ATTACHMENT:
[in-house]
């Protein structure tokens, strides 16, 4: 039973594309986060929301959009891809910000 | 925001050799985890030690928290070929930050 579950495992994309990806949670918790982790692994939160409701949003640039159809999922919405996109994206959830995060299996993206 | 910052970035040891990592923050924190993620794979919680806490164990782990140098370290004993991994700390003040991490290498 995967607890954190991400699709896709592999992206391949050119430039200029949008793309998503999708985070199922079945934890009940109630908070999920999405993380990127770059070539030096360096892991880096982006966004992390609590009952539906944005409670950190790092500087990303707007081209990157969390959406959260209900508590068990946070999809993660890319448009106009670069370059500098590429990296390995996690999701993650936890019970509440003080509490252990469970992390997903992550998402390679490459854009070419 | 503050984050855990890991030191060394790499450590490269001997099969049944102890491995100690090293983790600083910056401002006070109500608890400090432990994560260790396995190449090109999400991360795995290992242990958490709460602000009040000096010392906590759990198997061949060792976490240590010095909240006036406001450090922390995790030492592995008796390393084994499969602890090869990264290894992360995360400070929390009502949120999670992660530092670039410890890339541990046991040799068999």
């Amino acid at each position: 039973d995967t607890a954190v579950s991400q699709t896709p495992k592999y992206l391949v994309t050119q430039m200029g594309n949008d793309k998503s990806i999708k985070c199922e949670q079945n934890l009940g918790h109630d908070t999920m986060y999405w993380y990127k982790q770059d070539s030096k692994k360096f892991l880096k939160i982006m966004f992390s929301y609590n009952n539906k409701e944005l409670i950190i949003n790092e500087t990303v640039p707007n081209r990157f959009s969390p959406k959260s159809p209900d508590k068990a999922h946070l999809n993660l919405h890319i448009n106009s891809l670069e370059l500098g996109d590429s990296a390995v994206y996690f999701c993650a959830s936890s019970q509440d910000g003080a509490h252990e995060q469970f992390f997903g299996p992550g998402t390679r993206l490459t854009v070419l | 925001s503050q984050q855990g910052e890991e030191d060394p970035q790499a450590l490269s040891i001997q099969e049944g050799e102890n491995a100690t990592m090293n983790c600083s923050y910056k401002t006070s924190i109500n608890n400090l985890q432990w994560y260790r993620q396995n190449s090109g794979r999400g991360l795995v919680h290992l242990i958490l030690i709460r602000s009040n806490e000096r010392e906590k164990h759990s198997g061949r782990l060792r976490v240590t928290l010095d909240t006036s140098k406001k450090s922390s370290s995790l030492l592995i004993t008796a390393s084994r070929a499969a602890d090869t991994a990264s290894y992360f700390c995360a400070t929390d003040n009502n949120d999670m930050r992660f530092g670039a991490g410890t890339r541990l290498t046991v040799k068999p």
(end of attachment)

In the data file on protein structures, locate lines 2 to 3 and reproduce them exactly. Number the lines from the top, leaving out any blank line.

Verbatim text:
């Protein structure tokens, strides 16, 4: 039973594309986060929301959009891809910000 | 925001050799985890030690928290070929930050 579950495992994309990806949670918790982790692994939160409701949003640039159809999922919405996109994206959830995060299996993206 | 910052970035040891990592923050924190993620794979919680806490164990782990140098370290004993991994700390003040991490290498 995967607890954190991400699709896709592999992206391949050119430039200029949008793309998503999708985070199922079945934890009940109630908070999920999405993380990127770059070539030096360096892991880096982006966004992390609590009952539906944005409670950190790092500087990303707007081209990157969390959406959260209900508590068990946070999809993660890319448009106009670069370059500098590429990296390995996690999701993650936890019970509440003080509490252990469970992390997903992550998402390679490459854009070419 | 503050984050855990890991030191060394790499450590490269001997099969049944102890491995100690090293983790600083910056401002006070109500608890400090432990994560260790396995190449090109999400991360795995290992242990958490709460602000009040000096010392906590759990198997061949060792976490240590010095909240006036406001450090922390995790030492592995008796390393084994499969602890090869990264290894992360995360400070929390009502949120999670992660530092670039410890890339541990046991040799068999």
């Amino acid at each position: 039973d995967t607890a954190v579950s991400q699709t896709p495992k592999y992206l391949v994309t050119q430039m200029g594309n949008d793309k998503s990806i999708k985070c199922e949670q079945n934890l009940g918790h109630d908070t999920m986060y999405w993380y990127k982790q770059d070539s030096k692994k360096f892991l880096k939160i982006m966004f992390s929301y609590n009952n539906k409701e944005l409670i950190i949003n790092e500087t990303v640039p707007n081209r990157f959009s969390p959406k959260s159809p209900d508590k068990a999922h946070l999809n993660l919405h890319i448009n106009s891809l670069e370059l500098g996109d590429s990296a390995v994206y996690f999701c993650a959830s936890s019970q509440d910000g003080a509490h252990e995060q469970f992390f997903g299996p992550g998402t390679r993206l490459t854009v070419l | 925001s503050q984050q855990g910052e890991e030191d060394p970035q790499a450590l490269s040891i001997q099969e049944g050799e102890n491995a100690t990592m090293n983790c600083s923050y910056k401002t006070s924190i109500n608890n400090l985890q432990w994560y260790r993620q396995n190449s090109g794979r999400g991360l795995v919680h290992l242990i958490l030690i709460r602000s009040n806490e000096r010392e906590k164990h759990s198997g061949r782990l060792r976490v240590t928290l010095d909240t006036s140098k406001k450090s922390s370290s995790l030492l592995i004993t008796a390393s084994r070929a499969a602890d090869t991994a990264s290894y992360f700390c995360a400070t929390d003040n009502n949120d999670m930050r992660f530092g670039a991490g410890t890339r541990l290498t046991v040799k068999p």